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India- Japan: Consolidating ties
India Japan Relations since the signing of the Peace treaty in 1952 has been termed as a relationship with great potential as the countries have no historical baggage, share economic complementariness’ trust in democracy and rule of law. This ‘potential’ was much discussed in various forums but was restricted by the then world order, which saw both the countries positioned differently due to Japan’s alignment with USA and India’s stand on non alignment.

The change in world order, followed by opening of India’s economy resulted in reviewing the ‘potential’ by both countries and the relationship took a new trajectory in the 2000’s. Starting with “global partnership”, the term “strategic” was first stated by Koizumi during his visit in 2005. The statement “Towards India- Japan Partnership in a New Asian Era: Strategic Orientation of India –Japan Global Partnership” and the 8-point initiative agreed upon then, laid a solid foundation to realise the strategic partnership.

Abe’s address to Indian parliament in 2007, termed “Confluence of the Two Seas”, indicated Japan’s interest in giving a new dimension to the relationship. Since then, the term “strategic” has gained more attention and today it includes not only economic relations but also security relations between these two nations. Further, it also implies that the “strategic partnership” would also include the response of the two nations to the larger Asian community.

Developments in 2013, in the form of not just a Prime-Ministerial in meeting in May, but also establishment of dialogues (two plus two) between ministries of external affairs, industry and defence of both the countries has only underscored the commitment of both the nations in drawing closer to cooperate and collaborate.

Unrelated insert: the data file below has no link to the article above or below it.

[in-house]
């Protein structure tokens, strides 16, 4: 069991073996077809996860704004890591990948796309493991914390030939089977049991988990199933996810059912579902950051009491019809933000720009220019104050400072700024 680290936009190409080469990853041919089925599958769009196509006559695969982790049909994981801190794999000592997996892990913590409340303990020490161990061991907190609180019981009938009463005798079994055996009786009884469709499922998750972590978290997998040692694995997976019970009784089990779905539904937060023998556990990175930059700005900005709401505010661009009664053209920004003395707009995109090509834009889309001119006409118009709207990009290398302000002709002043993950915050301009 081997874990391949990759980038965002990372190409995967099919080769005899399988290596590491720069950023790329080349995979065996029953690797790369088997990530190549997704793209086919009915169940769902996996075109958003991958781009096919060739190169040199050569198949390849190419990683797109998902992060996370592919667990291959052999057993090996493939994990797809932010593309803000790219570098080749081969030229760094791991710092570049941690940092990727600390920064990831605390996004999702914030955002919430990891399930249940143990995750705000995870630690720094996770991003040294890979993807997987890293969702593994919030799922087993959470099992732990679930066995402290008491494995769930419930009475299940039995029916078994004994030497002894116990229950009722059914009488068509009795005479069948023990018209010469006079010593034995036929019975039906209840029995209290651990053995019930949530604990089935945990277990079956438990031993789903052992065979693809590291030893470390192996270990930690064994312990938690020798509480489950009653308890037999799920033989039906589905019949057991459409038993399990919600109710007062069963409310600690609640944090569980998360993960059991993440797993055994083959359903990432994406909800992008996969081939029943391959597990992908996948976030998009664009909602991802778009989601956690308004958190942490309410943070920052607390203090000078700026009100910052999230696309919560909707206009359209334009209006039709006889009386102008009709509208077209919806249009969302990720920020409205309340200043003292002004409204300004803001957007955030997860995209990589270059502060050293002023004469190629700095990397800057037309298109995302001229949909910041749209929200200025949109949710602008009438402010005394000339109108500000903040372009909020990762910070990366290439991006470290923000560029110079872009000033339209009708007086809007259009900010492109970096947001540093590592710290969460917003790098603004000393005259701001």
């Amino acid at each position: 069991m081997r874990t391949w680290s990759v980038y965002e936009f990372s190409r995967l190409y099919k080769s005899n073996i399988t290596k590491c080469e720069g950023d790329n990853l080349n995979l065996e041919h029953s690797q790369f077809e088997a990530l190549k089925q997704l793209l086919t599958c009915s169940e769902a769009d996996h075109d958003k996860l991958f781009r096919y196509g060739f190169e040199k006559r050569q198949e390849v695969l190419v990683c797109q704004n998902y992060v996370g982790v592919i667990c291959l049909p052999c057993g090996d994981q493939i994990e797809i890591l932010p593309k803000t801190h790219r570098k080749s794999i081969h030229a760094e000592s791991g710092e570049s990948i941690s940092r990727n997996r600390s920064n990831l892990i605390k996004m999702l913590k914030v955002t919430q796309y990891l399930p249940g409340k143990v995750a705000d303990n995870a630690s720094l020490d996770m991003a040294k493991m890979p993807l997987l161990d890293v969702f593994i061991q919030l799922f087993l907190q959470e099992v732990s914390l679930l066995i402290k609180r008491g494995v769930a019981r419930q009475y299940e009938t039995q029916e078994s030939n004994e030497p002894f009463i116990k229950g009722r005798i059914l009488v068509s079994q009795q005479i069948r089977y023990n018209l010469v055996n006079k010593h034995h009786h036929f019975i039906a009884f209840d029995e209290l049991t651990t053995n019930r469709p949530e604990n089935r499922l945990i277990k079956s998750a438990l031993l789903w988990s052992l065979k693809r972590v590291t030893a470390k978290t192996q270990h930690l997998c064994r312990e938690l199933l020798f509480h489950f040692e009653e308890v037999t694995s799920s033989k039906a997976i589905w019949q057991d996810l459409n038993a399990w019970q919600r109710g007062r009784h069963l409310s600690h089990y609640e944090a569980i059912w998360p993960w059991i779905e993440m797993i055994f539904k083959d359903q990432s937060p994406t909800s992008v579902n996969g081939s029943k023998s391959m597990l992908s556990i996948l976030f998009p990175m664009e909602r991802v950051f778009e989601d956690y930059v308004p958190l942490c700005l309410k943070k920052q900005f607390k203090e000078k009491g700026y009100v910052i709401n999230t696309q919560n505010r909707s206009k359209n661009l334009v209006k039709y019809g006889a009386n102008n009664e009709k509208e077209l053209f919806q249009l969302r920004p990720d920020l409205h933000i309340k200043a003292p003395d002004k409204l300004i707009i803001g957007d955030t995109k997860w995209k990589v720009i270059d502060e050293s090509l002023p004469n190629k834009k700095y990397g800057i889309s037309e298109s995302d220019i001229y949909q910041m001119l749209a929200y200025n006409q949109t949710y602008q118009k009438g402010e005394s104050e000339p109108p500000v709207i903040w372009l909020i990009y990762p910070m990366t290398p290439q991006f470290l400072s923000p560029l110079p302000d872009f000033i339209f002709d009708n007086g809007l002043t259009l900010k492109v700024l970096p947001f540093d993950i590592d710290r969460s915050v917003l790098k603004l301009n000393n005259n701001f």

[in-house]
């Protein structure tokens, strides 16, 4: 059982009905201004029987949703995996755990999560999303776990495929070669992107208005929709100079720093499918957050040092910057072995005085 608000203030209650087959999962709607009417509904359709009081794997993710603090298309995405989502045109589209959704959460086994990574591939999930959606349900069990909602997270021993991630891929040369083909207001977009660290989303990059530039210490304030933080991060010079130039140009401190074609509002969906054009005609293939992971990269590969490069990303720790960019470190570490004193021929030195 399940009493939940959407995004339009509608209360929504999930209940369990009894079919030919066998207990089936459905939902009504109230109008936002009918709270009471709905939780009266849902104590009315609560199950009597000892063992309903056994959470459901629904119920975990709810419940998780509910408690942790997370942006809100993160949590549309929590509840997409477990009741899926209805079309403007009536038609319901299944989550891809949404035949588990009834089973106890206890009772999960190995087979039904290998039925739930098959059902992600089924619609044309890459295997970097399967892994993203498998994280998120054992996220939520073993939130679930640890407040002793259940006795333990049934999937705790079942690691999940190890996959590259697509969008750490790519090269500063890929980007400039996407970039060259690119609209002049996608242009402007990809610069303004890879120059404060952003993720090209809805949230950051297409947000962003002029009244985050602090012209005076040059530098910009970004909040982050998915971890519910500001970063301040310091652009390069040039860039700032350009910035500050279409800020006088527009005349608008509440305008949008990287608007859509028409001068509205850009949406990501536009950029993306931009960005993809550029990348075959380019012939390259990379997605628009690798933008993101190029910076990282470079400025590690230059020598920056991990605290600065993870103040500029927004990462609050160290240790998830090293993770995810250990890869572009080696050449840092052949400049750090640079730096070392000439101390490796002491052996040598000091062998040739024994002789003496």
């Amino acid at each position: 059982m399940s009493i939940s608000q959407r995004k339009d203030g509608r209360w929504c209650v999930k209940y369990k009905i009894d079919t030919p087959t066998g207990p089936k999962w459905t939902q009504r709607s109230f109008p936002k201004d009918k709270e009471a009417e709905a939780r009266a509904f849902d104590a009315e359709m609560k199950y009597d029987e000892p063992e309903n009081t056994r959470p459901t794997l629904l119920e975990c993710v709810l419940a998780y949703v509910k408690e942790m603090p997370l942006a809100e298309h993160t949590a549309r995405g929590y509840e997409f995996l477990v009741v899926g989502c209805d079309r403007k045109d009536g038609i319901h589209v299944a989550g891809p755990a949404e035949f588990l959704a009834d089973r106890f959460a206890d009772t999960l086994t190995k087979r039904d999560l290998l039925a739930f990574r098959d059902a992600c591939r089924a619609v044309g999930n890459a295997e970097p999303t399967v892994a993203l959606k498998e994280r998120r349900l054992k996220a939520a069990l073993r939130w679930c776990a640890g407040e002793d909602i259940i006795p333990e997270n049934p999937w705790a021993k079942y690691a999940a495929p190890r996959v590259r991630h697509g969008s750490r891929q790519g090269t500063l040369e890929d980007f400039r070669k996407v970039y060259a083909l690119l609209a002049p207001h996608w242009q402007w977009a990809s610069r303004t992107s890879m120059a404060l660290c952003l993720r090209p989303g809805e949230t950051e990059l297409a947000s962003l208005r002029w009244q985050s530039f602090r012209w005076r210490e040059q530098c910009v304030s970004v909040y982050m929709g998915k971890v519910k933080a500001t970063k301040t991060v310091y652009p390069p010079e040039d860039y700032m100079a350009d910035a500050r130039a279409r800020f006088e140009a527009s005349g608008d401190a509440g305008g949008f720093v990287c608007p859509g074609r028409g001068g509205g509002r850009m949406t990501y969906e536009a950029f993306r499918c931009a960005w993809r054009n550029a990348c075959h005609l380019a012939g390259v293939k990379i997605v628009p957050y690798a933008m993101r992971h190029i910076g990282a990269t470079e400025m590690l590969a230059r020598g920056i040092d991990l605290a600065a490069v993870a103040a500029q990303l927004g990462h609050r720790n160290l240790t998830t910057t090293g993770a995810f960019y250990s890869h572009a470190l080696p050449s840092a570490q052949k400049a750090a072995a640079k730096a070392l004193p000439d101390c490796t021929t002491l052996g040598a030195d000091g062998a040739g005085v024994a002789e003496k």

The visit of the Emperor in late November 2013, though symbolic, had a strong impact on the Japanese as they still look at their emperor in reverence and it sent a message that India is significant. The visit of Prime Minister Shinzo Abe as the guest of hounour for the republic day celebrations, in spite of a busy schedule especially since the Diet is in progress, only confirms the importance that Japan gives to India.

With China growing powerful economically and flexing its political muscle in the East Asia region, Japan needs a partner who can help support and sustain peace in the Asian community. Japan interest in this direction is furthered by its concern over obstacle free energy transportation through the Indian Ocean.

Further, for Japan India is a market for both consumer goods and technology which can help it come out of its economic slump; a market in which it can park its long term capital and also a country in need of Japan’s proven expertise in infrastructure development technology and world class corporate. On the other hand Japan fulfils India’s hunger for capital and technology with a strong and non controversial image that Japan promotes among Indian political and business community.

The forthcoming visit of Japanese Prime Minster Abe would not see significant development in terms of agreements as India is heading for elections and a probable change of leadership. Further, this visit is not the yearly meeting of the premiers which is scheduled for later part of the year- a platform which Japan uses to give capital, technology and business directions.

Though closure on nuclear agreement is much desired, but a likely hood of it featuring in the discussion is remote due to uncertainties in Indian leadership. Likely developments are, firm financial commitments and a roadmap for a Chennai- Bengaluru superfast train and commitment for similar infrastructure for the Mumbai- Ahmadabad corridor.

What this visit emphasizes, especially since it comes almost on the heels of Emperor’s visit, is to send a message across to the international community that there can be no speculation that India Japan relations is moving beyond just looking at it through the prism of ‘economic gain’ but rather that of strong mutual cooperation and enduring solidarity.

(About the Author: Dr. Srabani Roy Choudhury is Associate Professor at School of International Studies, JNU, New Delhi)

Editorial NOTE: This article is categorized under Opinion Section. The views expressed in this article are solely those of the author and do not necessarily represent the views of In case you have a opposing view, please click here to share the same in the comments section.
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